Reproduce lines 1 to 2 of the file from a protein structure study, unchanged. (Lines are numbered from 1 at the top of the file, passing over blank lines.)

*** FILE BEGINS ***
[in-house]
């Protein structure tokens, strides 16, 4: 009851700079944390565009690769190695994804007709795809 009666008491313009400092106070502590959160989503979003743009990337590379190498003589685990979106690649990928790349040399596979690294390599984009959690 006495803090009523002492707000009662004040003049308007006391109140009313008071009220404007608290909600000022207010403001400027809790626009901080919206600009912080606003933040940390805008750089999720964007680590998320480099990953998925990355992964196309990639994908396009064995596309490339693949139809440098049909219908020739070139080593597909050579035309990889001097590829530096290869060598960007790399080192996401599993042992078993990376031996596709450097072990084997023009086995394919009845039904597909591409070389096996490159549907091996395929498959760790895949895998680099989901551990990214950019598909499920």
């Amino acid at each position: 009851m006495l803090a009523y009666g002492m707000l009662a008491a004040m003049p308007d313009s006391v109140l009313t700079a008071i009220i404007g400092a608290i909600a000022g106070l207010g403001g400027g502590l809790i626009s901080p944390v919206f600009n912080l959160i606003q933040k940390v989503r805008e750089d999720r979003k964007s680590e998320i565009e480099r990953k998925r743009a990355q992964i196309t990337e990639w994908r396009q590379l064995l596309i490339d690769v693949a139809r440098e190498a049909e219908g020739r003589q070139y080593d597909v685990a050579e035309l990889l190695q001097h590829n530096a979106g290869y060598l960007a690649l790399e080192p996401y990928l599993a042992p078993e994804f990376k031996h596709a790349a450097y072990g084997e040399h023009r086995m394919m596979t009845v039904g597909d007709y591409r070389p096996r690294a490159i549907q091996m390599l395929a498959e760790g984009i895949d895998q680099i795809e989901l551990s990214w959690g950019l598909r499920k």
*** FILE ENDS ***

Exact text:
[in-house]
């Protein structure tokens, strides 16, 4: 009851700079944390565009690769190695994804007709795809 009666008491313009400092106070502590959160989503979003743009990337590379190498003589685990979106690649990928790349040399596979690294390599984009959690 006495803090009523002492707000009662004040003049308007006391109140009313008071009220404007608290909600000022207010403001400027809790626009901080919206600009912080606003933040940390805008750089999720964007680590998320480099990953998925990355992964196309990639994908396009064995596309490339693949139809440098049909219908020739070139080593597909050579035309990889001097590829530096290869060598960007790399080192996401599993042992078993990376031996596709450097072990084997023009086995394919009845039904597909591409070389096996490159549907091996395929498959760790895949895998680099989901551990990214950019598909499920």